48. E. Mezzaroma, S. Toldo, D. Farkas et al., “The inflammasome promotes adverse cardiac remodeling following acute myocardial infarction in the mouse,” Proceedings of the National Academy of Sciences of the United States of America, vol. 108, no. 49, pp. 19725–19730, 2011. View at Publisher · View at Google Scholar · View at Scopus
  49. S. Chen and B. Sun, “Negative regulation of NLRP3 inflammasome signaling,” Protein & Cell, vol. 4, no. 4, pp. 251–258, 2013. View at Publisher · View at Google Scholar · View at Scopus
  50. N. Mizushima and M. Komatsu, “Autophagy: renovation of cells and tissues,” Cell, vol. 147, no. 4, pp. 728–741, 2011. View at Publisher · View at Google Scholar · View at Scopus
  51. K. Cadwell, J. Y. Liu, S. L. Brown et al., “A key role for autophagy and the autophagy gene Atg16l1 in mouse and human intestinal Paneth cells,” Nature, vol. 456, no. 7219, pp. 259–263, 2008. View at Publisher · View at Google Scholar · View at Scopus
  52. T. Saitoh, N. Fujita, M. H. Jang et al., “Loss of the autophagy protein Atg16L1 enhances endotoxin-induced IL-1β production,” Nature, vol. 456, no. 7219, pp. 264–268, 2008. View at Publisher · View at Google Scholar · View at Scopus
  53. E.-L. Eskelinen and P. Saftig, “Autophagy: a lysosomal degradation pathway with a central role in health and disease,” Biochimica et Biophysica Acta, vol. 1793, no. 4, pp. 664–673, 2009. View at Publisher · View at Google Scholar · View at Scopus
  54. K. Nakahira, J. A. Haspel, V. A. K. Rathinam et al., “Autophagy proteins regulate innate immune responses by inhibiting the release of mitochondrial DNA mediated by the NALP3 inflammasome,” Nature Immunology, vol. 12, no. 3, pp. 222–230, 2011. View at Publisher · View at Google Scholar · View at Scopus
  55. C. D. Krause, W. He, S. Kotenko, and S. Pestka, “Modulation of the activation of Stat1 by the interferon-gamma receptor complex,” Cell Research, vol. 16, no. 1, pp. 113–123, 2006. View at Publisher · View at Google Scholar · View at Scopus
  56. G. Guarda, M. Braun, F. Staehli et al., “Type I interferon inhibits interleukin-1 production and inflammasome activation,” Immunity, vol. 34, no. 2, pp. 213–223, 2011. View at Publisher · View at Google Scholar · View at Scopus
  57. X. Li, N. Du, Q. Zhang et al., “MicroRNA-30d regulates cardiomyocyte pyroptosis by directly targeting foxo3a in diabetic cardiomyopathy,” Cell Death and Disease, vol. 5, no. 10, Article ID e1479, 2014. View at Publisher · View at Google Scholar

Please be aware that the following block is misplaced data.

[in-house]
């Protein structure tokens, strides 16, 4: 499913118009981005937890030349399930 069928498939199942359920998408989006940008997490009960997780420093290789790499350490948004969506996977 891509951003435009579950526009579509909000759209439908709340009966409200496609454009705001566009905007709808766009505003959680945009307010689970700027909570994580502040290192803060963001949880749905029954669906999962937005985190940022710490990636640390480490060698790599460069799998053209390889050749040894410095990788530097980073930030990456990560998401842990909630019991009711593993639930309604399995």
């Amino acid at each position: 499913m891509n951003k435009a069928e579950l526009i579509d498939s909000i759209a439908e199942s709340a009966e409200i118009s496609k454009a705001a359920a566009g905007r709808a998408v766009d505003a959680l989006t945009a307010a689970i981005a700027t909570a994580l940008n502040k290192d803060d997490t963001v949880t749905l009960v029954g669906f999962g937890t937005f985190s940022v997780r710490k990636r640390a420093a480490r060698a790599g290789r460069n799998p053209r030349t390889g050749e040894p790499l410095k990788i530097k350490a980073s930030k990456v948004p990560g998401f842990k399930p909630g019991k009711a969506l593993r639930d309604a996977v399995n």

58. D. Lu, J. Liu, J. Jiao et al., “Transcription factor Foxo3a prevents apoptosis by regulating calcium through the apoptosis repressor with caspase recruitment domain,” Journal of Biological Chemistry, vol. 288, no. 12, pp. 8491–8504, 2013. View at Publisher · View at Google Scholar · View at Scopus
  59. J. Wang, W. Huang, R. Xu et al., “MicroRNA-24 regulates cardiac fibrosis after myocardial infarction,” Journal of Cellular and Molecular Medicine, vol. 16, no. 9, pp. 2150–2160, 2012. View at Publisher · View at Google Scholar · View at Scopus
  60. J. Fiedler, V. Jazbutyte, B. C. Kirchmaier et al., “MicroRNA-24 regulates vascularity after myocardial infarction,” Circulation, vol. 124, no. 6, pp. 720–730, 2011. View at Publisher · View at Google Scholar · View at Scopus
  61. S. Dong, Y. Cheng, J. Yang et al., “MicroRNA expression signature and the role of MicroRNA-21 in the early phase of acute myocardial infarction,” The Journal of Biological Chemistry, vol. 284, no. 43, pp. 29514–29525, 2009. View at Publisher · View at Google Scholar · View at Scopus
  62. N. Zidar, E. Boštjančič, D. Glavač, and D. Štajer, “MicroRNAs, innate immunity and ventricular rupture in human myocardial infarction,” Disease Markers, vol. 31, no. 5, pp. 259–265, 2011. View at Publisher · View at Google Scholar · View at Scopus
  63. H. Y. Seok, J. Chen, M. Kataoka et al., “Loss of MicroRNA-155 protects the heart from pathological cardiac hypertrophy,” Circulation Research, vol. 114, no. 10, pp. 1585–1595, 2014. View at Publisher · View at Google Scholar · View at Scopus
  64. S. V. Naga Prasad, Z.-H. Duan, M. K. Gupta et al., “Unique MicroRNA profile in end-stage heart failure indicates alterations in specific cardiovascular signaling networks,” The Journal of Biological Chemistry, vol. 284, no. 40, pp. 27487–27499, 2009. View at Publisher · View at Google Scholar · View at Scopus
  65. D. Sayed, C. Hong, I.-Y. Chen, J. Lypowy, and M. Abdellatif, “MicroRNAs play an essential role in the development of cardiac hypertrophy,” Circulation Research, vol. 100, no. 3, pp. 416–424, 2007. View at Publisher · View at Google Scholar · View at Scopus
  66. E. van Rooij, L. B. Sutherland, N. Liu et al., “A signature pattern of stress-responsive microRNAs that can evoke cardiac hypertrophy and heart failure,” Proceedings of the National Academy of Sciences of the United States of America, vol. 103, no. 48, pp. 18255–18260, 2006. View at Publisher · View at Google Scholar · View at Scopus
  67. K. Mao, S. Chen, M. Chen et al., “Nitric oxide suppresses NLRP3 inflammasome activation and protects against LPS-induced septic shock,” Cell Research, vol. 23, no. 2, pp. 201–212, 2013. View at Publisher · View at Google Scholar · View at Scopus
  68. R. Zamora, Y. Vodovotz, and T. R. Billiar, “Inducible nitric oxide synthase and inflammatory diseases,” Molecular Medicine, vol. 6, no. 5, pp. 347–373, 2000. View at Google Scholar · View at Scopus
  69. E. Hernandez-Cuellar, K. Tsuchiya, H. Hara et al., “Cutting edge: nitric oxide inhibits the NLRP3 inflammasome,” The Journal of Immunology, vol. 189, no. 11, pp. 5113–5117, 2012. View at Publisher · View at Google Scholar · View at Scopus